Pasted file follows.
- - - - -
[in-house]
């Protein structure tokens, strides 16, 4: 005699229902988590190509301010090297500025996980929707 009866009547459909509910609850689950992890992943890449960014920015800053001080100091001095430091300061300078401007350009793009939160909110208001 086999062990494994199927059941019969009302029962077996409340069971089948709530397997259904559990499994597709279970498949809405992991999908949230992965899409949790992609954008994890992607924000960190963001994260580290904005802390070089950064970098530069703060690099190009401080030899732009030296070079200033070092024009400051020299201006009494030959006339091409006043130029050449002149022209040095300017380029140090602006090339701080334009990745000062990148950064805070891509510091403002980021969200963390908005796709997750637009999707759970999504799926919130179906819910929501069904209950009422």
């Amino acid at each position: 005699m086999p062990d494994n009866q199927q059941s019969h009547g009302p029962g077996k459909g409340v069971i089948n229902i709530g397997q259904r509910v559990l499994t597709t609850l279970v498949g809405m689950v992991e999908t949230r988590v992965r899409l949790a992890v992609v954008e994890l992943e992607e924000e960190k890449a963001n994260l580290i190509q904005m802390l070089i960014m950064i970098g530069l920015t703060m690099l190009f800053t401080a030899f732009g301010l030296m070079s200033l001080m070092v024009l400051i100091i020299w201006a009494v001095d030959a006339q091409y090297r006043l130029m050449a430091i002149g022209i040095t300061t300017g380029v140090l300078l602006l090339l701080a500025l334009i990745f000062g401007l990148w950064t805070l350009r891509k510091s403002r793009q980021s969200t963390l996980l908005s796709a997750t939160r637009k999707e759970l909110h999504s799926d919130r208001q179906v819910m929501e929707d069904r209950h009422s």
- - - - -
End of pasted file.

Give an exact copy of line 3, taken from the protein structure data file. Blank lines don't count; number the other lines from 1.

């Amino acid at each position: 005699m086999p062990d494994n009866q199927q059941s019969h009547g009302p029962g077996k459909g409340v069971i089948n229902i709530g397997q259904r509910v559990l499994t597709t609850l279970v498949g809405m689950v992991e999908t949230r988590v992965r899409l949790a992890v992609v954008e994890l992943e992607e924000e960190k890449a963001n994260l580290i190509q904005m802390l070089i960014m950064i970098g530069l920015t703060m690099l190009f800053t401080a030899f732009g301010l030296m070079s200033l001080m070092v024009l400051i100091i020299w201006a009494v001095d030959a006339q091409y090297r006043l130029m050449a430091i002149g022209i040095t300061t300017g380029v140090l300078l602006l090339l701080a500025l334009i990745f000062g401007l990148w950064t805070l350009r891509k510091s403002r793009q980021s969200t963390l996980l908005s796709a997750t939160r637009k999707e759970l909110h999504s799926d919130r208001q179906v819910m929501e929707d069904r209950h009422s």